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Gastro-oesophageal Reflux Disease (GORD)

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GORD involves retrograde movement of the stomach contents into the lower
part of the oesophagus (gullet). This usually occurs after a meal, several times
a day, is undetected and symptomless in healthy individuals.

The transition between this and GORD was believed until recently to be due
to hiatus hernia or excessive gastric acid.

However, it is now clear that the mechanism is a great deal more complex, and involves primarily the failure of the lower oesophageal sphincter (LOS) as an anti-reflux barrier.

The damage seen in GORD is due to misplacement of the stomach acid rather than an excess.

GORD accounts for about 75% of oesophageal pathology and can present with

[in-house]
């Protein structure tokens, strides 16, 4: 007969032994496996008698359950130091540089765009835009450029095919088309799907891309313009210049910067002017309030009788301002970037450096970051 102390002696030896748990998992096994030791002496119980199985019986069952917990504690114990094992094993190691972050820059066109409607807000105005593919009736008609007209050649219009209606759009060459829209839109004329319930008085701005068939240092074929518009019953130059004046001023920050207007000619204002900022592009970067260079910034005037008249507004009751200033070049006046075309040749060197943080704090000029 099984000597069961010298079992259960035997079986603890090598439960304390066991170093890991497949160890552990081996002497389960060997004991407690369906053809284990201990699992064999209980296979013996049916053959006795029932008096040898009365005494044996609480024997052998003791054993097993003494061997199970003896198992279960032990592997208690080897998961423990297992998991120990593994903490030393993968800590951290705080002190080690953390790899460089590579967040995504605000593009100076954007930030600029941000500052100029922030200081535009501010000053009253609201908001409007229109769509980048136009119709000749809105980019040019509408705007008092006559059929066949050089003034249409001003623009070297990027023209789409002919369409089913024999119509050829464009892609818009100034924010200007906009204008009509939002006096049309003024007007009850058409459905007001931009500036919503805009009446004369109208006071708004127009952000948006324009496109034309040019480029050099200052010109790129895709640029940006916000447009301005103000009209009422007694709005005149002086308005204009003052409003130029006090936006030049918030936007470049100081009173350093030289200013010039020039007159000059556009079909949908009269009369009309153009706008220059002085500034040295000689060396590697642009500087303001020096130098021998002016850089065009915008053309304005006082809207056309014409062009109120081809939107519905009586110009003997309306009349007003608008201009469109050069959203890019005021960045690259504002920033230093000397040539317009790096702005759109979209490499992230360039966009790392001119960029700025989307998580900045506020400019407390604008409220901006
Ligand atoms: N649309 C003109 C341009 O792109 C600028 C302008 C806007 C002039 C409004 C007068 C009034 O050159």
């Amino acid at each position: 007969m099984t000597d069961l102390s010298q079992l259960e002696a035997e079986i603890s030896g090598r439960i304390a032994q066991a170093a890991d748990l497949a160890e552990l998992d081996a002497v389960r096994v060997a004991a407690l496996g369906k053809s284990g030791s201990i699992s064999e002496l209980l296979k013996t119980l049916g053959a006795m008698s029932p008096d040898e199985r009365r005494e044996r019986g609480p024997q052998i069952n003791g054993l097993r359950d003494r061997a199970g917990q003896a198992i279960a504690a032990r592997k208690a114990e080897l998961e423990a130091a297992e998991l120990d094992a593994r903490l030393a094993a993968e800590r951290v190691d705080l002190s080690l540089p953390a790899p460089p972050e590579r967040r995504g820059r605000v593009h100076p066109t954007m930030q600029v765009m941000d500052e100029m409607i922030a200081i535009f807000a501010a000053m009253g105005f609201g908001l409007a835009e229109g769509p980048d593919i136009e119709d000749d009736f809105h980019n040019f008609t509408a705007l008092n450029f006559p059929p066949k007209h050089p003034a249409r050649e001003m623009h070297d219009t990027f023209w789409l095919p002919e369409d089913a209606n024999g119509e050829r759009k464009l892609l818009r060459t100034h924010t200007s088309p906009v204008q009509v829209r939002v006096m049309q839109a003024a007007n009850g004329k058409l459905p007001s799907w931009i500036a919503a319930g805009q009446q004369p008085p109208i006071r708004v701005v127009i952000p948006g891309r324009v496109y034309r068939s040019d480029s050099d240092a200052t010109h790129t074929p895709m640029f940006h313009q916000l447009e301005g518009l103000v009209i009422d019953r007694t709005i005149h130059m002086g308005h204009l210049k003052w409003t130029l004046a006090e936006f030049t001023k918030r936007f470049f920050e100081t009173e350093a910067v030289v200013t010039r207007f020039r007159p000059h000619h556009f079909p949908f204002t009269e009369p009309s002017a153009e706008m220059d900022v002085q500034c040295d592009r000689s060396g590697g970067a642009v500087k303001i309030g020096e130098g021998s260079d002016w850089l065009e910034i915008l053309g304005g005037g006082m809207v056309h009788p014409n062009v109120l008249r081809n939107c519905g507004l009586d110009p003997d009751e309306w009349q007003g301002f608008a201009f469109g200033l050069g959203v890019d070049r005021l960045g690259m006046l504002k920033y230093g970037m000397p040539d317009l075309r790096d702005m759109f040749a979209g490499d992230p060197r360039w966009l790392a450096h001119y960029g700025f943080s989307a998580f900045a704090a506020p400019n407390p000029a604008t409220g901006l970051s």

a wide variety of problems from simple heartburn to Barrett's oesophagus (a
pre-cancerous condition), deep ulcers and strictures.

Symptoms are variable. Heartburn is a major feature but the degree of pain
does not correspond well to the severity of oesophagitis. Regurgitation of acid and food into the mouth may occur. Difficulty or pain on swallowing may
occur if there is severe oesophagitis.


GORD has been found in about 50% of patients with non-cardiac chest pain,
75% of patients with chronic hoarseness and between 70 and 80% of patients
with asthma.

Reflux has also been associated with chronic cough and
laryngitis and anti-reflux therapy can reduce respiratory symptoms.
Reflux, gastroparesis (see below) and achalasia (an uncommon condition of the oesophagus) are all associated with aspiration (inhalation of food)